For many people, the idea of a research report is that of a typed text, very possibly, with headings such as ‘introduction and background’, ‘research methods’ and ‘findings’, with additional modes of meaning such as layout, font, colour and emphasis, as well as graphs and, possibly, other graphics.
However, equally, a research report could consist of the spoken (recorded) word, perhaps with a video of someone explaining previous research findings or analysing research outcomes.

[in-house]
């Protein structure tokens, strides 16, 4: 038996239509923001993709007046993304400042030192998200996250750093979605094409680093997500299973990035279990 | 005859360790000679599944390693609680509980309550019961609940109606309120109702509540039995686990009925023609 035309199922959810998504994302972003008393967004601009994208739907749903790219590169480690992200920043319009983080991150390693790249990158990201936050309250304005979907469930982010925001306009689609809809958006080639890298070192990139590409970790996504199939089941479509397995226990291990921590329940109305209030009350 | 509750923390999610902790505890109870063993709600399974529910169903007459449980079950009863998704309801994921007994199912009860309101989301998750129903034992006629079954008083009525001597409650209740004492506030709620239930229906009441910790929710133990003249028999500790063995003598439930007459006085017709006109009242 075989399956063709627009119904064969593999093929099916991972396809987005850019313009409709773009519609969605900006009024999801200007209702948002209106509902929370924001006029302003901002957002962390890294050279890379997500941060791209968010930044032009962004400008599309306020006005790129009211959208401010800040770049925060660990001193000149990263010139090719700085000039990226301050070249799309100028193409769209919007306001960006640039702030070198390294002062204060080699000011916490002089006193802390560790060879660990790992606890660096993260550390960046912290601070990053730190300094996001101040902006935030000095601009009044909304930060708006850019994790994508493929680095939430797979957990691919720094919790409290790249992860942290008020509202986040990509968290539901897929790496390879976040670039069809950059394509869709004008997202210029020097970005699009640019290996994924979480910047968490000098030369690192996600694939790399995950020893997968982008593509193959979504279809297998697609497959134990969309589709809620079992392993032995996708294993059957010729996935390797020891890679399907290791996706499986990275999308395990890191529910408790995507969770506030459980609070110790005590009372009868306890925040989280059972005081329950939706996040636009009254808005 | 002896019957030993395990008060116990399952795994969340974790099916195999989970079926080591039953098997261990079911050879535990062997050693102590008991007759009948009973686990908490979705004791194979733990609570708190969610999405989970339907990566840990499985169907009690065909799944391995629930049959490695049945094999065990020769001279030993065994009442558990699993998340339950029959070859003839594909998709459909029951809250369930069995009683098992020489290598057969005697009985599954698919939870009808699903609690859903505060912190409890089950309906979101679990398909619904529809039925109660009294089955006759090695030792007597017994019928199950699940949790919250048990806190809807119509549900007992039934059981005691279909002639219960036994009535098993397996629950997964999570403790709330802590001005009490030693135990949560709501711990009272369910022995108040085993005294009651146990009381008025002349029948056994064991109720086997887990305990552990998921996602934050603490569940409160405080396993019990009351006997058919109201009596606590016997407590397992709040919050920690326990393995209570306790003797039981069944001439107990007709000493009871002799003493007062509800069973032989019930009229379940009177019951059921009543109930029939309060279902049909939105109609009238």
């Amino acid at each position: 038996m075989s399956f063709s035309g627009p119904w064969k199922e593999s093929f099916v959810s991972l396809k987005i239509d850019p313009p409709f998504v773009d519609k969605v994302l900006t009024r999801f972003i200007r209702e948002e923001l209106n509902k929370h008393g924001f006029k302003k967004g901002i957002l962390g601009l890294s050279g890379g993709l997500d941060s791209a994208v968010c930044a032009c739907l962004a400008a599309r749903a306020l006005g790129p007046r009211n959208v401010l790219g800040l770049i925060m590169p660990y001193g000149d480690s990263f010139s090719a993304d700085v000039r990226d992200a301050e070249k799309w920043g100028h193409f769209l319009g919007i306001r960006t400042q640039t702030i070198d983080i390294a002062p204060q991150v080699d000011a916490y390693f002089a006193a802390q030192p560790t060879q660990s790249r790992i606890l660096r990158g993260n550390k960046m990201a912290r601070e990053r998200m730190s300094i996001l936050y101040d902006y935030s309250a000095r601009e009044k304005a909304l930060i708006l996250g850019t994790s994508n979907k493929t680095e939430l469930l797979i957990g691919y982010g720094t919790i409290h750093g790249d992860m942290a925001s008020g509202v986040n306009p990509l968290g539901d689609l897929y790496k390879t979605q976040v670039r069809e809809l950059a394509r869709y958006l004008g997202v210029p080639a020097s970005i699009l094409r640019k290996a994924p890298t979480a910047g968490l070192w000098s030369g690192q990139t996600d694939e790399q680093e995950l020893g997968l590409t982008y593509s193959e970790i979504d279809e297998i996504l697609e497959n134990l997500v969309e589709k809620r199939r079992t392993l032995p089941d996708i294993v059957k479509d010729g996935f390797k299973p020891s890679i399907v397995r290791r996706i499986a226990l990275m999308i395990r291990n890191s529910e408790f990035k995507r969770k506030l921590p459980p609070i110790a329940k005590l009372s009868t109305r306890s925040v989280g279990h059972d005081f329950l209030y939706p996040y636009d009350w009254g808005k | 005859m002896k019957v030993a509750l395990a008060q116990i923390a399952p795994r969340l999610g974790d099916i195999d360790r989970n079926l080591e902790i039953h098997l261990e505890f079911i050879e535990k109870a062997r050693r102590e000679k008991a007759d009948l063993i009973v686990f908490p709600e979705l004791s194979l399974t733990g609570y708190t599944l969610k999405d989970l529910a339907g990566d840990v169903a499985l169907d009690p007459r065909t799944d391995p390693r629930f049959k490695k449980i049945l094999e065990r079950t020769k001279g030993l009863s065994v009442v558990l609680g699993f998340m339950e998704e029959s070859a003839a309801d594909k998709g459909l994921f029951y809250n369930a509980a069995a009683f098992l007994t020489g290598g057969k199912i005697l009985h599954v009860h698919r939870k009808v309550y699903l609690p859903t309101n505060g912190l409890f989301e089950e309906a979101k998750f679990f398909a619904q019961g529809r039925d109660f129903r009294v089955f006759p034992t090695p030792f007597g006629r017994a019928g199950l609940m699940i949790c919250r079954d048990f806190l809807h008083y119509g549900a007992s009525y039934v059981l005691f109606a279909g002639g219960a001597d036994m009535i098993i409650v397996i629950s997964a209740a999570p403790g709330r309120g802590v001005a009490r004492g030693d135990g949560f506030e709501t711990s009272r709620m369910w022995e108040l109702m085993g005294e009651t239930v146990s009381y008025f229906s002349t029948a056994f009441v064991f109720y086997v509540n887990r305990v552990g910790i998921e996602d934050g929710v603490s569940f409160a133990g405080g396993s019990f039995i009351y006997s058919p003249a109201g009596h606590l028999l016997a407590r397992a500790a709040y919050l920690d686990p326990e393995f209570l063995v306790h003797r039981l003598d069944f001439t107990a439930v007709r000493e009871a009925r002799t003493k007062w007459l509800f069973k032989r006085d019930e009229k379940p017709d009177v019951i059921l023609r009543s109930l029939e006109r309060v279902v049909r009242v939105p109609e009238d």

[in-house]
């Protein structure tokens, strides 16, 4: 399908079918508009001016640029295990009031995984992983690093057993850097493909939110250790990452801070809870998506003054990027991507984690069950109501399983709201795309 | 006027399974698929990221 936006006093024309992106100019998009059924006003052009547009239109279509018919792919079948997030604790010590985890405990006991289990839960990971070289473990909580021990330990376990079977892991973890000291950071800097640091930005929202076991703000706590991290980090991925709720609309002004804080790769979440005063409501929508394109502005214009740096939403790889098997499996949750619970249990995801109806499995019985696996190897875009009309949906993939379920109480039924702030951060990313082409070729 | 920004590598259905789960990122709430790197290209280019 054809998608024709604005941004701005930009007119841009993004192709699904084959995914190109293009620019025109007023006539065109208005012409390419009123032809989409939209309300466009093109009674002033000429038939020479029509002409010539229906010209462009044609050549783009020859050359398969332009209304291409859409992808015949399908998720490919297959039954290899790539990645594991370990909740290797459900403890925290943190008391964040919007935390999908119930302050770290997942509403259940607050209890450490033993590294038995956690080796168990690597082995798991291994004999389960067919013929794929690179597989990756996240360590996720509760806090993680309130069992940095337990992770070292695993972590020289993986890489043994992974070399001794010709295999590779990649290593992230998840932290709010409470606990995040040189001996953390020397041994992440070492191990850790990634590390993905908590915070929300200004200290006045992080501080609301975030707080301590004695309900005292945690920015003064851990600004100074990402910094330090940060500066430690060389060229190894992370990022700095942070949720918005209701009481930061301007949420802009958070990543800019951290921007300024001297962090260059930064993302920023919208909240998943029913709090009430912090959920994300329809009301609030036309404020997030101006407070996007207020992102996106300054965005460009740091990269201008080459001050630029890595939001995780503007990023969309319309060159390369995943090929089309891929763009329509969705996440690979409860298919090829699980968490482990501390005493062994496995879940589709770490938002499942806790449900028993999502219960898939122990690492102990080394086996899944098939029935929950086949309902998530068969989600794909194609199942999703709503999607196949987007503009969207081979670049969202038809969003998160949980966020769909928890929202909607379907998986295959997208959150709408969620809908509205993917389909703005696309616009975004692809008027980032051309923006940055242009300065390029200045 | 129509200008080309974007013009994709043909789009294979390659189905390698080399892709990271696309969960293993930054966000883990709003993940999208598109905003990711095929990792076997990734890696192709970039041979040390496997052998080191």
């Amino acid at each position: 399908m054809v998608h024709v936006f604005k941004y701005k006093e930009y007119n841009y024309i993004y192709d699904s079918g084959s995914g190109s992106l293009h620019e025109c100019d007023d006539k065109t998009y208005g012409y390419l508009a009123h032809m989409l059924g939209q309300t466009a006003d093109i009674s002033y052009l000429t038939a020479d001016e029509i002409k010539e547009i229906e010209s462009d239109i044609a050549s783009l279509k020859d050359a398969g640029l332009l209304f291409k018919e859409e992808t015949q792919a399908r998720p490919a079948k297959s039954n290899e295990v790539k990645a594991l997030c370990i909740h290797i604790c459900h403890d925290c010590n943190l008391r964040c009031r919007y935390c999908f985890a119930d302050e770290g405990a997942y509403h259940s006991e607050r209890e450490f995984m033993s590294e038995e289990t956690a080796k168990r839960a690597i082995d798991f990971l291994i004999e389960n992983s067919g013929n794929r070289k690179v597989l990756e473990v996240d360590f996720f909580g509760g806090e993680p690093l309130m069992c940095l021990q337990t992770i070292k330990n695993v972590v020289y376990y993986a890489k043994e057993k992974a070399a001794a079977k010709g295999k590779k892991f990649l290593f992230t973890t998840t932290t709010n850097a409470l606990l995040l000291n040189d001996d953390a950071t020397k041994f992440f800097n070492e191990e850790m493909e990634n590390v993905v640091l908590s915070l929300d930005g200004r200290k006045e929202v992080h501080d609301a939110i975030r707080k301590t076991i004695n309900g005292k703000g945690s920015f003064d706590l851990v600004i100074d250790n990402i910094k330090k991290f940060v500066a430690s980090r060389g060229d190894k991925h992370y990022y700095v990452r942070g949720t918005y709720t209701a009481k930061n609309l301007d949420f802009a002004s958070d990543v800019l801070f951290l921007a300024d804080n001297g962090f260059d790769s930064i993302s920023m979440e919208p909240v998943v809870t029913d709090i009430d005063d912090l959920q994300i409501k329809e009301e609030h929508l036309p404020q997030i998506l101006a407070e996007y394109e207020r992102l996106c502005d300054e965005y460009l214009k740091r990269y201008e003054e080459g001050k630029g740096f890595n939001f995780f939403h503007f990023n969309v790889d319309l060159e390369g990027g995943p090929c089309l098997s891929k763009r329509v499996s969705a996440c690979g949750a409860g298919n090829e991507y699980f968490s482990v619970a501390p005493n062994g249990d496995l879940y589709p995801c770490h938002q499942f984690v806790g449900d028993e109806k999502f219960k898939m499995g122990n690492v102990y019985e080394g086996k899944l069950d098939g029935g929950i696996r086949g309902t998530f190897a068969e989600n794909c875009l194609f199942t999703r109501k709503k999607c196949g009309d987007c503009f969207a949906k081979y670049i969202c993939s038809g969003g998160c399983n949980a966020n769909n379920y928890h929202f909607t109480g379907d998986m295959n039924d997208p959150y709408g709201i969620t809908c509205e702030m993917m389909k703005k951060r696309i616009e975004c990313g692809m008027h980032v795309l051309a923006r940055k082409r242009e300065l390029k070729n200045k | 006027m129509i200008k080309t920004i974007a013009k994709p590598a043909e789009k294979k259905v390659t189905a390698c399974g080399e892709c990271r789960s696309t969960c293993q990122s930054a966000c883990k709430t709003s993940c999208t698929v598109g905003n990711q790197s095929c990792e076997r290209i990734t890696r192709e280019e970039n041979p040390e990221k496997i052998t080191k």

In order to understand the term ‘multimodal’ and its relation to action research, it may be helpful to reflect on a film, for example, or a website. In such contexts, multiple modes of meaning, including visuals, sounds, colour, layout, placement in relation to other parts, shape and so on, are critical factors when presenting information to the world.
Participants in the 2014-15 programme are encouraged to think of the audience for their final report and decide what would be an appropriate format.
To support them a Multimodal Reporting Guide has been produced.
To find out more look at the work of the New London Group (NLG) see ‘Cope, B and Kalantzis, M. (eds) (2000) Multiliteracies: Literacy Learning and the Design of Social Futures, Routledge‘.